10 Video Games That Appeared in Movies
One aspect that sets video games apart from other forms of media is their relatively young existence. Video games gained significance in the 1970s, wh...
One aspect that sets video games apart from other forms of media is their relatively young existence. Video games gained significance in the 1970s, which, from a historical perspective, is not too long ago. Nevertheless, video games have already made appearances in numerous films, even in their early days as a medium.
They can be significant in the plot, used for comedic purposes, or immerse the viewer in the world, especially when the film is set in a different country. Even in movies where video games are a recurring element, there is usually a prominent game that is utilized for a pivotal moment.
10 TimeSplitters 2: Shaun Of The Dead
The first installment of Edgar Wright's Cornetto Trilogy was the horror-comedy classic "Shaun of the Dead" from 2004. The film featured numerous pop culture references, including an infamous scene where vinyl records were thrown. However, there was also a appearance of video games. The showcased video game was "TimeSplitters 2," and it is certainly an intriguing choice when you think about it.
"Shaun of the Dead" was filmed in England and produced by English filmmakers, so it makes sense to use a game from English developers. Free Radical Design was composed of many former Rare developers and happened to be located in the same country. Since "Shaun of the Dead" was a relatively small film during production, it was wise, for budgetary reasons, to use a game from a local developer.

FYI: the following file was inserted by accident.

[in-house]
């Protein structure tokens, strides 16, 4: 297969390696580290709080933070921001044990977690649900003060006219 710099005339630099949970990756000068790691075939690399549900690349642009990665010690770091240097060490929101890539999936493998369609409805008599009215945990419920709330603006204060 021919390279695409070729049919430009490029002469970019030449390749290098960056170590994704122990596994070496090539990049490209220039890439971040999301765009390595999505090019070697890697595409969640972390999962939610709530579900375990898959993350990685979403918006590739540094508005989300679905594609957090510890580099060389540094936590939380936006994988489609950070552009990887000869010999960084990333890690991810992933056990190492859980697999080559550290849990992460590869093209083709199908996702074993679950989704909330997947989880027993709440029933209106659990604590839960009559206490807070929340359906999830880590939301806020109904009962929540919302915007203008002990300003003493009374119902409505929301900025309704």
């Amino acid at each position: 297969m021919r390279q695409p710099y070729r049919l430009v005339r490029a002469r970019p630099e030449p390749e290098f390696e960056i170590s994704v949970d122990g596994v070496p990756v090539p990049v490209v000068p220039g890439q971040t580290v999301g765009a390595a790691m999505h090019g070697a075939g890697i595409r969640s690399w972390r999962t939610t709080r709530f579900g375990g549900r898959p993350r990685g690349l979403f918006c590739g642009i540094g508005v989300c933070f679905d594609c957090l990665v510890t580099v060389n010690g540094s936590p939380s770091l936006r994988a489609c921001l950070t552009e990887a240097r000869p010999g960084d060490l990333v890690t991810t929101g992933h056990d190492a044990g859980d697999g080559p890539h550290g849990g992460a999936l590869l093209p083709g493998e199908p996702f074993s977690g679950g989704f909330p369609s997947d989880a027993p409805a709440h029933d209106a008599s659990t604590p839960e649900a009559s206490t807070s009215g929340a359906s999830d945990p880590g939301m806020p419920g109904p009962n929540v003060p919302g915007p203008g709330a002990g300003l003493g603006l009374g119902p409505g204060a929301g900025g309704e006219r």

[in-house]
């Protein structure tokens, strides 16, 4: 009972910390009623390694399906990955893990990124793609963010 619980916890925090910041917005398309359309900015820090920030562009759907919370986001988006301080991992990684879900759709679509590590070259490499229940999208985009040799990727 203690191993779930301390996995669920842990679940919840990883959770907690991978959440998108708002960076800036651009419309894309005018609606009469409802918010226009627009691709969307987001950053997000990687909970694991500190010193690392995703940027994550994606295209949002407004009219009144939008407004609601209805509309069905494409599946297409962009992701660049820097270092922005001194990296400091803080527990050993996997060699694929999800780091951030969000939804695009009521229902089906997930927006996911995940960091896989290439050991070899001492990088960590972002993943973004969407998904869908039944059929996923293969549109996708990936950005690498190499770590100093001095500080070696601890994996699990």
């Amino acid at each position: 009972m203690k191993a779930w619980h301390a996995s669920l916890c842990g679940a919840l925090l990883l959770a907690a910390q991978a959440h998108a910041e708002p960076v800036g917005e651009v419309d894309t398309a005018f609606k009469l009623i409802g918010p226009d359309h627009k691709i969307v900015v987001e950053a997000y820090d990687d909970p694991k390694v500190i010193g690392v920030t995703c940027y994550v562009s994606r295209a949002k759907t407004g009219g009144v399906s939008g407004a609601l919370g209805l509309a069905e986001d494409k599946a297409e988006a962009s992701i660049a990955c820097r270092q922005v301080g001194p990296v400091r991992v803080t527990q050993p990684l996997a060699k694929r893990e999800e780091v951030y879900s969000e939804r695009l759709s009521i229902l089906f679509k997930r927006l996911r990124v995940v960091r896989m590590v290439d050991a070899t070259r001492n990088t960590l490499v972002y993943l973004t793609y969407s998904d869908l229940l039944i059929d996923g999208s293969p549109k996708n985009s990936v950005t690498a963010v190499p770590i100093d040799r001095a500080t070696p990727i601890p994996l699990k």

9 Doom 2: Grosse Pointe Blank
One of the most fascinating video game appearances has to be Doom 2 in the film "Grosse Pointe Blank" from 1997. Firstly, Doom 2 appears as an arcade cabinet, and the production designers did a great job in making it look like an authentic arcade machine.
Doom 2 was never present in arcades, but interestingly, the successor from id Software, Quake, was actually found there. In 1998, Quake was released in arcades, and the cabinet actually dispensed tickets. Since this film was released in '97, the filmmakers were only a year away from portraying the scene 100% authentically.
8 Fortnite: Avenger's Endgame
As Fortnite was one of the biggest games in 2019, it was easy to predict that it would make an appearance in one of the most anticipated films of recent times. Indeed, Fortnite is seen in "Avengers: Endgame," played by some of Thor's friends.
It is interesting that despite the disappearance of half of all life, Fortnite is still an extremely popular game with a large community. It contributes a piece to world-building, although the way the game is used, with insulting and demeaning behavior, is quite cliché. You have definitely seen this type of scene in other movies.
7 Wild Gunman: Back To The Future Part 2
When it comes to iconic video game scenes, especially from 80s cinema, one definitely has to mention the '80s cafe from "Back to the Future Part II". Nintendo's Wild Gunman is the major video game featured here, and it's a short but iconic and humorous scene.
Marty starts the game and quickly takes out all three opponents in an elegant manner. However, the kids watching mockingly say the iconic line: "You mean you have to use your hands? That's like a baby's toy." It's a great scene and will be remembered more than the game itself.
6 Adventure: Ready Player One
A common legend in video games states that "Adventure" for the Atari 2600 was the first known use of an Easter Egg. Hidden and concealed within the game is a clue referencing the developer, Warren Robinett, as it was against the guidelines at that time to give individual game developers public recognition.